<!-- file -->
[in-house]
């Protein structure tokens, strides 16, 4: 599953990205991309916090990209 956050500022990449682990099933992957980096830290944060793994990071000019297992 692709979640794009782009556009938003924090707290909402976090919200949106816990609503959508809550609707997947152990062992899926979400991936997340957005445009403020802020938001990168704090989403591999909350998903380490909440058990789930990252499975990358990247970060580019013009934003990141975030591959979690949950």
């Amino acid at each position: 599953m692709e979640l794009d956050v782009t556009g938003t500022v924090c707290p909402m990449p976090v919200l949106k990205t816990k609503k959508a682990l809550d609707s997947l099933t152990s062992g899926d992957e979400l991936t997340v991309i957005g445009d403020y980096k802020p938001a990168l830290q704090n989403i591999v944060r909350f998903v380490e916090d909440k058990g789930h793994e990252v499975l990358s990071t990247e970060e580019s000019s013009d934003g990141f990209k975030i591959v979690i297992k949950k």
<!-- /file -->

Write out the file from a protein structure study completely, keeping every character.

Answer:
[in-house]
């Protein structure tokens, strides 16, 4: 599953990205991309916090990209 956050500022990449682990099933992957980096830290944060793994990071000019297992 692709979640794009782009556009938003924090707290909402976090919200949106816990609503959508809550609707997947152990062992899926979400991936997340957005445009403020802020938001990168704090989403591999909350998903380490909440058990789930990252499975990358990247970060580019013009934003990141975030591959979690949950």
């Amino acid at each position: 599953m692709e979640l794009d956050v782009t556009g938003t500022v924090c707290p909402m990449p976090v919200l949106k990205t816990k609503k959508a682990l809550d609707s997947l099933t152990s062992g899926d992957e979400l991936t997340v991309i957005g445009d403020y980096k802020p938001a990168l830290q704090n989403i591999v944060r909350f998903v380490e916090d909440k058990g789930h793994e990252v499975l990358s990071t990247e970060e580019s000019s013009d934003g990141f990209k975030i591959v979690i297992k949950k």